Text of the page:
Author: Ben H. Winters and Leo Tolstoy

2010, Quirk Classics

Filed Under: Sci-Fi, Humor


At least one of the following statements is true: 1) The “literary mash-up” genre had its flash-in-the-pan moment with Pride and Prejudice and Zombies and is no longer interesting. 2) Ben H. Winters isn’t very good at writing literary mash-ups. I’m pretty sure the second is true, but I wouldn’t fight very hard if you argued for the first or both.

Pride and Prejudice and Zombies worked because it altered and made grotesque a beloved classic. It read like the original, with some additions and alterations applied. This book, much like Sense and Sensibility and Sea Monsters, is a full rewrite, and feels like one written in a hurried, formulaic manner. In a lot of ways they remind me of those abridged classics they sold at Scholastic book fairs for $5 when I was in elementary school but with robots, or sea monsters included. This would have been awesome then. I don’t think it’s coincidental that the author of PaPaZ didn’t stick around to write more. I don’t have it on any authority, but I’m guessing he realized Quirk looked a lot more like people going to cash in than a legitimate publisher.

Basically, the plot is a love story with some robot jokes tossed in. Anna Karenina and her android, Android Karenina, leave their life with Anna’s stodgy cyborg husband and begin a love affair with the dashing Count Vronksy. In addition to the original love and betrayal, there are plenty of robotic distractions, such as the rather confusing nomenclature:

…a Roman numeral for class type, a function-designation, and an indication of model. Hence the I/Samovar/1(8) is a Class I device, designed to steep and serve tea, model number 1(8).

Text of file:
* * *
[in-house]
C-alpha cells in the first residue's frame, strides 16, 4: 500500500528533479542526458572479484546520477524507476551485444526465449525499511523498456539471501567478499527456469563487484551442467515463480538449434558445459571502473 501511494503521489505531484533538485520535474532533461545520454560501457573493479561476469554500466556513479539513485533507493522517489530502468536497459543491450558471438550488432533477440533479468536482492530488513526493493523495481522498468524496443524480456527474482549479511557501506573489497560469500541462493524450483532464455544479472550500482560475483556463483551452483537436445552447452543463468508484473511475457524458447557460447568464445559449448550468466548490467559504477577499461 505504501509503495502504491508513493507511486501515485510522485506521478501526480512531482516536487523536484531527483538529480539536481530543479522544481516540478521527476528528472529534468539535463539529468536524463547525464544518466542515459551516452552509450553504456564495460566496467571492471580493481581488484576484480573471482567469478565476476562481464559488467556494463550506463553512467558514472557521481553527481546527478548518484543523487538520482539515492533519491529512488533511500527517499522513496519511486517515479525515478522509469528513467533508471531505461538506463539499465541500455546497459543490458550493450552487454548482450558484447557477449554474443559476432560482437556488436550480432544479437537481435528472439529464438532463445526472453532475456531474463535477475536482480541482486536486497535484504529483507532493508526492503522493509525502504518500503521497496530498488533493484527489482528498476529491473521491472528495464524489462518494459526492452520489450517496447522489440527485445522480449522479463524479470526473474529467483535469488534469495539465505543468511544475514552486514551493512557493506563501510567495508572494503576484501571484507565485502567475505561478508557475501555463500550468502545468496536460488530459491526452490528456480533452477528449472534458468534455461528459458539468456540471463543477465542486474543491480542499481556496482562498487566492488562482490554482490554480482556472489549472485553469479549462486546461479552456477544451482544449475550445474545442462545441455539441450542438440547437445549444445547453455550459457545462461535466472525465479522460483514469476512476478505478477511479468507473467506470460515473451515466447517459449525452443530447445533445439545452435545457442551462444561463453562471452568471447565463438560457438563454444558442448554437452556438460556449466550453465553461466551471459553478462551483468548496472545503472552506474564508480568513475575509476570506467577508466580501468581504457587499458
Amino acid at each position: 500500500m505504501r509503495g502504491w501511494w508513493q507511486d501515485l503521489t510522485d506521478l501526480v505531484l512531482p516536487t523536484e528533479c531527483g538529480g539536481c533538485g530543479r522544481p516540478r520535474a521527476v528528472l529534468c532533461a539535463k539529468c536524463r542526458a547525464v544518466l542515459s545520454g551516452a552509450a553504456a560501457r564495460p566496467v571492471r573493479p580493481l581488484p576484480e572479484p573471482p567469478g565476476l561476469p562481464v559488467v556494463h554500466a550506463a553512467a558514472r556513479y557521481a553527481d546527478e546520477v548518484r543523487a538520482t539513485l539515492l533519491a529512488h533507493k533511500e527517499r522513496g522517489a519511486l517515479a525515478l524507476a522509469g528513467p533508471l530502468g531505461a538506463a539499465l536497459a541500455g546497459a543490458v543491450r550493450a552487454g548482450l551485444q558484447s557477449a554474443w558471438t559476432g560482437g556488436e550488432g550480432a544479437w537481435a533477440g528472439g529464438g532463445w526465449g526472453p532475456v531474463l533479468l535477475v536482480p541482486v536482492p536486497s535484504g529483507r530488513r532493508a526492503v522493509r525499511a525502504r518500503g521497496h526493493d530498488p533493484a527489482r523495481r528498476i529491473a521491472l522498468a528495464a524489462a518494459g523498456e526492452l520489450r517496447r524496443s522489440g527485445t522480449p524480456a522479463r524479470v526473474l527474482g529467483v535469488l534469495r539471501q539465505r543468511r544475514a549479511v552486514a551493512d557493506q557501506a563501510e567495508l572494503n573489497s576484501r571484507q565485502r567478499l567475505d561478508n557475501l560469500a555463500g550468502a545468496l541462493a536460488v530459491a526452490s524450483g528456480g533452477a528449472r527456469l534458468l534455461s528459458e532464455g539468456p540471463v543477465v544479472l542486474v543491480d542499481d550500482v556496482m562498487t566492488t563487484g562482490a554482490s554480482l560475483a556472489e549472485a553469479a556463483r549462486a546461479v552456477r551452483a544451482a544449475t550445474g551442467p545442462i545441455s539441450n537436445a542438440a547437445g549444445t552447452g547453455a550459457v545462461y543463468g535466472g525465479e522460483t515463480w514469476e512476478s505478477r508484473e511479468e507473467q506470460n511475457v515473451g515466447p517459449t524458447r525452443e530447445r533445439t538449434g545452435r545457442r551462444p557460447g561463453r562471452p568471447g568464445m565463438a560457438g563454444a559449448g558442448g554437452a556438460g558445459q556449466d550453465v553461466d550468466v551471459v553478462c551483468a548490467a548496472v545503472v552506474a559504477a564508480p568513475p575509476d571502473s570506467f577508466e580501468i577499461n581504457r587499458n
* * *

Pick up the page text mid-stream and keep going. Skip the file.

The whole thing feels so cookie cutter. Nothing creative and fresh is added. Instead Winters just swaps things for other things with robot-sounding names. At least in SaSaSM there were some epic sea creature battles which were at times used in humorous juxtaposition with the dry, romancing conversations. Here things are blander and less original. In SaSaSM, going to London for the social season was replaced with a trip to the undersea station. Here, going to St. Petersburg for the social season is replaced with a trip to the space station. Frankly, the routine is stale.

I recently read Abraham Lincoln, Vampire Hunter, by Seth Grahame-Smith, the author of PaPaZ. And while not a great book, it did a solid job of remaining interesting by pastiching styles–in this case horror/action and historical biography. That same creative blending of genres was exactly what shined in PaPaZ. This lacks that; it’s a retelling of the basic plot and characters, just dumbed down and altered without being improved. This is why I choose option 2 from earlier. PaPaZ kept intimate with its source material: it was written to be a send-up. This is a tired rehash.

There’s a new one of these coming out in May, The Meowmorphosis, which I wrote about yesterday. I shouldn’t have read this; I won’t be reading that. Instead of a bug, Gregor Samsa will turn into a cat. Ugh. Talk about babytown frolics.

Similar Reads: Pride and Prejudice and Zombies (Grahame-Smith) is good. Sense and Sensibility and Sea Monsters (Winters) not so much.